Brothers recount gains in mango business

The prevailing high rate of unemployment in the country has compelled many youth to go the extra mile to survive. Some even go as far as engaging in menial jobs, selling of wares, fruits among others. Two Brothers, Dauda and Hassan Sulaiman, 26 and 24 respectively, who are mango sellers can attest to this. ADEOLA TUKURU writes. 

Dauda and Hassan Suleiman who hail from Adamawa state are among many hardworking young men trying to fend for their families despite all the odds.

The two brothers who started selling mangoes two years ago, believe that they shouldn’t rely on their parents for their education since they are also struggling to make ends meet. 

Fruit vending is a popular line of business in Nigeria as it plays a vital role in the society since fruits are good for the body. 

When Business Starter visited Garki market in Abuja it came across different people of all ages beside their wheelbarrows usually full of carefully arranged fruits. 

The sight of fresh mangoes is certainly irresistible for many fruit lovers. 

The Two brothers had only several hours to sleep per day to ensure they sell fresh

Dauda left, and Hassan

Mangoes particularly to their customers. 

What they earn monthly

Regarding their earnings, the young hard-working brothers managed to save up to N 11,000 monthly, which amount they deposited in a bank.

By saving money they ensured that their siblings in the village didn’t miss school and was also sending money for their parents in the village. 

According to Dauda, who is the oldest among the brothers said “I also wish to further my education but I will keep struggling till I achieve my goal.

“We will not beg for alms to feed. If that’s what it has to take to make it, I can’t do it and that is why I started this small business.”

Advise to their peers 

When asked to give advice to their peers

 experiencing hardships, Dauda  recommended them to understand the value of dignity in labour and create legal job opportunities for themselves. 

On vacational skills, he called on the federal government to engage youths in the society on vocational skill acquisition which make them more independent in life.

How to preserve mango fruits

Mango fruit is that one fruit majority of students can die for. During mango season you’ll see guys and ladies carrying buckets and poly bags, some even go to the extent of climbing the tree. 

I know of a lady that can go any mile just to get that sweet, succulent and juicy property in one fruit. 

Even with the rate at which this fruit is being consumed, some of them still end up in the bin. Not because we want to be wasteful but because we can’t eat all. And then it’s the end of mango season. 

No more mango, now we wait for the coming year. Though there are different ways of preserving fruits, but can mango be preserved? Can it be stored for long?

Yes and yes. Here are some methods of preserving the fruit to last till another season

Method 1: Drying

Get your mango (either by plucking or by buying)

Wash very well and then peel that back, Mix 8–9 tablespoons of lemon juice (to help retain the mango colour) in 1000 ml/4 cups/68 tablespoons of water, Slice the fruit in thin pieces into the mixture from 3 above and allow to soak, Preheat your oven to 55 degrees.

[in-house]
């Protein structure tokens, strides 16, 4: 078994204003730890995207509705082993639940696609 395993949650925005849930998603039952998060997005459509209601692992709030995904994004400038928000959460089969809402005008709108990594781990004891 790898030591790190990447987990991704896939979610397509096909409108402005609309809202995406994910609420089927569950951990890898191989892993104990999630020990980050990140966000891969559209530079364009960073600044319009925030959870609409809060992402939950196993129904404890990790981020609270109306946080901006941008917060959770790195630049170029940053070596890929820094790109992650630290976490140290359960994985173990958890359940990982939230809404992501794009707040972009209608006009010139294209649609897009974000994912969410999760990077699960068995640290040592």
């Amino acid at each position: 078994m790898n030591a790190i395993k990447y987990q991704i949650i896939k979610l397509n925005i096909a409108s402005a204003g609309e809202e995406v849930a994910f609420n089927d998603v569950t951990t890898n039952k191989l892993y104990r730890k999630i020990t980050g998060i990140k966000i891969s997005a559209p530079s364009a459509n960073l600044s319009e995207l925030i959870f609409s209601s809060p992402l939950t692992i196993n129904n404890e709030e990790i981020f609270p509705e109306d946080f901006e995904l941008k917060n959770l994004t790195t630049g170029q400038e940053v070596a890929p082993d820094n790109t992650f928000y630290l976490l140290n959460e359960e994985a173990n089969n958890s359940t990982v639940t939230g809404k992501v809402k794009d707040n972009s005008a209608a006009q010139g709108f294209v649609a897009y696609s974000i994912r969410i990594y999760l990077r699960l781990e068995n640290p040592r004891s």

Set the soaked mango (evenly spaced) on the oven tray and put in the oven for 18 hours, as an alternative, spread the soaked mango out in the sun (Note: the sun must be extremely scorching) till its dry but supple, depending on your taste. 

Place in a jar or plastic bag . Dust off with icing sugar (just enough to stall the tartness of the lemon juice). Seal off and place on the shelf.

Note: best consumed in the first 6 months.

Method 2: Soaking in brine

Brine is simply a solution of salt in water, some add preservative to extend its shelf life, but if you are all about team natural, use without preservation. This will last up to a year.

Get your mango (either by plucking or by buying) wash very well peel the back (optional) cut into tiny pieces. Pour in a glass jar or ceramic container and fill with water such that it covers the mango. Add approximately 3 tablespoons of salt. Cover tightly.

 Shake well and allow to sit in the sun for 3 days. Drain the soaked mango and spread under the sun for another three days. Air dry (inside your house) for at least 10 days. Package in a container and place on the shelf.

Note: shake the jar often whilst still under the sun. 3g/o.5 tsp of Potassium metabisulphite can be added as a preservative.

Method 3: Processing

Get your fully ripe mango (either by plucking or by buying). Wash properly and peel. Cut up into pieces and blend to a smooth paste.

 Add 10 to 15% sugar of the pulp. Add 2 tablespoons of lemon juice and a pinch of potassium metabisulphite to the pulp. 

Heat for three minutes at medium heat and pour into a tray already coated with vegetable oil. Set to dry under the sun till a leather consistency is observed.Cut into desired shapes and package in plastic bags.

Storage life : about 12 months (with preservative), less than 12 months without preservatives

Mango juice 

Get your fully ripe mango (either by plucking or by buying). Wash properly and peel. Cut up into pieces and blend to a smooth paste.

 Into 1000 ml of pulp, add 1000 ml of boiling water, 2 tablespoons of lime and approximately 12 tablespoons of sugar. Package in a clean bottle and sterilize in not too hot (like 60–70 degree celsius) water. Allow to cool and store. Storage life : about 12 months.

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